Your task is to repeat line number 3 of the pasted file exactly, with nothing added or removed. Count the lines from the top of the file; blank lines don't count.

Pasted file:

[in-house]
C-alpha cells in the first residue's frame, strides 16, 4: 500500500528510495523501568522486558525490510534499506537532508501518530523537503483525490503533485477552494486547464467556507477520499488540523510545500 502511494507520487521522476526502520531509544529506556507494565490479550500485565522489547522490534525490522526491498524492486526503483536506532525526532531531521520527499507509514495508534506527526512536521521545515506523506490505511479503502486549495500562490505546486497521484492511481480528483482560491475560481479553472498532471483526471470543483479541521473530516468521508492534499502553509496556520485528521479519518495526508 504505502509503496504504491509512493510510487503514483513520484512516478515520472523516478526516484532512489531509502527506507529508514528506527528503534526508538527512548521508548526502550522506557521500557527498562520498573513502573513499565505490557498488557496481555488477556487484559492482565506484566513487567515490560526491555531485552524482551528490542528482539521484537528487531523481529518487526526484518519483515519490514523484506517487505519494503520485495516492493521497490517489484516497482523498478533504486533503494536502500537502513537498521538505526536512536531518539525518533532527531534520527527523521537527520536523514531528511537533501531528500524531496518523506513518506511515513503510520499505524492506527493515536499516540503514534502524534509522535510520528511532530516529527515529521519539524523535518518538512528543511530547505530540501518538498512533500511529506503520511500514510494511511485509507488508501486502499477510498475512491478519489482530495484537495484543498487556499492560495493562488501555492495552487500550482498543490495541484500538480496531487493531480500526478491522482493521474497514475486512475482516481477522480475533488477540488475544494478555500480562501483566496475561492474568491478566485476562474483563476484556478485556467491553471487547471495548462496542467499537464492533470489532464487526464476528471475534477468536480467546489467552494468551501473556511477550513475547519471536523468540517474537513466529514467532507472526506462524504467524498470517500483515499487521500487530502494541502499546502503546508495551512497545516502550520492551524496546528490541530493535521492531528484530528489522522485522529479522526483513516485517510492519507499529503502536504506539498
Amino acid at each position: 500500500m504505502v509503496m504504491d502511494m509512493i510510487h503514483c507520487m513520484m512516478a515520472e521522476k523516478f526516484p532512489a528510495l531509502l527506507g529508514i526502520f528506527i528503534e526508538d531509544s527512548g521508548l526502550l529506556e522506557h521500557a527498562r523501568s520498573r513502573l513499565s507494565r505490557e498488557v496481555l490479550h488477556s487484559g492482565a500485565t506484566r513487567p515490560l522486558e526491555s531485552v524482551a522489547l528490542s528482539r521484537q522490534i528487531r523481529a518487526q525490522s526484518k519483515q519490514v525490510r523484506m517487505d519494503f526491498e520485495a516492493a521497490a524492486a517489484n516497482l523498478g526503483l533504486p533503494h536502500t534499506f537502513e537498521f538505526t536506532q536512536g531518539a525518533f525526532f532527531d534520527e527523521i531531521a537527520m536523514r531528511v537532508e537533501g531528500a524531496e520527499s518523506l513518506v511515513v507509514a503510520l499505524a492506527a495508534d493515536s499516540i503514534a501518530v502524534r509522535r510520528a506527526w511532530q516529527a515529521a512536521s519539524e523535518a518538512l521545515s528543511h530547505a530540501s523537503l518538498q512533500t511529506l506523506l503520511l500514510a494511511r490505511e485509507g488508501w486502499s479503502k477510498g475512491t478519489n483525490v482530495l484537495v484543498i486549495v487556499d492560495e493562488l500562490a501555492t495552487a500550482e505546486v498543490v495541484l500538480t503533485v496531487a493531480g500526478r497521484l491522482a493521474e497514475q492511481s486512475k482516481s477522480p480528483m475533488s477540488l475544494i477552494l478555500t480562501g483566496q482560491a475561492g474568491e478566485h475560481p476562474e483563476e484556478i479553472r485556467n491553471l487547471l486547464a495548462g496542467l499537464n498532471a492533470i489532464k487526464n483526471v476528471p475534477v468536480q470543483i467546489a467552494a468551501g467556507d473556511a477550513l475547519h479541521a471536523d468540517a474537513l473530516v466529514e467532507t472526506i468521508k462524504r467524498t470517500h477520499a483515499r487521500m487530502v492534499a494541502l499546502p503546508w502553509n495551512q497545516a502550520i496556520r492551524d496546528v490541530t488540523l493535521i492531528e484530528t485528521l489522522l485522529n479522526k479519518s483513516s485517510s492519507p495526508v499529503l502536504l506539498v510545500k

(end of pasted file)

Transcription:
Amino acid at each position: 500500500m504505502v509503496m504504491d502511494m509512493i510510487h503514483c507520487m513520484m512516478a515520472e521522476k523516478f526516484p532512489a528510495l531509502l527506507g529508514i526502520f528506527i528503534e526508538d531509544s527512548g521508548l526502550l529506556e522506557h521500557a527498562r523501568s520498573r513502573l513499565s507494565r505490557e498488557v496481555l490479550h488477556s487484559g492482565a500485565t506484566r513487567p515490560l522486558e526491555s531485552v524482551a522489547l528490542s528482539r521484537q522490534i528487531r523481529a518487526q525490522s526484518k519483515q519490514v525490510r523484506m517487505d519494503f526491498e520485495a516492493a521497490a524492486a517489484n516497482l523498478g526503483l533504486p533503494h536502500t534499506f537502513e537498521f538505526t536506532q536512536g531518539a525518533f525526532f532527531d534520527e527523521i531531521a537527520m536523514r531528511v537532508e537533501g531528500a524531496e520527499s518523506l513518506v511515513v507509514a503510520l499505524a492506527a495508534d493515536s499516540i503514534a501518530v502524534r509522535r510520528a506527526w511532530q516529527a515529521a512536521s519539524e523535518a518538512l521545515s528543511h530547505a530540501s523537503l518538498q512533500t511529506l506523506l503520511l500514510a494511511r490505511e485509507g488508501w486502499s479503502k477510498g475512491t478519489n483525490v482530495l484537495v484543498i486549495v487556499d492560495e493562488l500562490a501555492t495552487a500550482e505546486v498543490v495541484l500538480t503533485v496531487a493531480g500526478r497521484l491522482a493521474e497514475q492511481s486512475k482516481s477522480p480528483m475533488s477540488l475544494i477552494l478555500t480562501g483566496q482560491a475561492g474568491e478566485h475560481p476562474e483563476e484556478i479553472r485556467n491553471l487547471l486547464a495548462g496542467l499537464n498532471a492533470i489532464k487526464n483526471v476528471p475534477v468536480q470543483i467546489a467552494a468551501g467556507d473556511a477550513l475547519h479541521a471536523d468540517a474537513l473530516v466529514e467532507t472526506i468521508k462524504r467524498t470517500h477520499a483515499r487521500m487530502v492534499a494541502l499546502p503546508w502553509n495551512q497545516a502550520i496556520r492551524d496546528v490541530t488540523l493535521i492531528e484530528t485528521l489522522l485522529n479522526k479519518s483513516s485517510s492519507p495526508v499529503l502536504l506539498v510545500k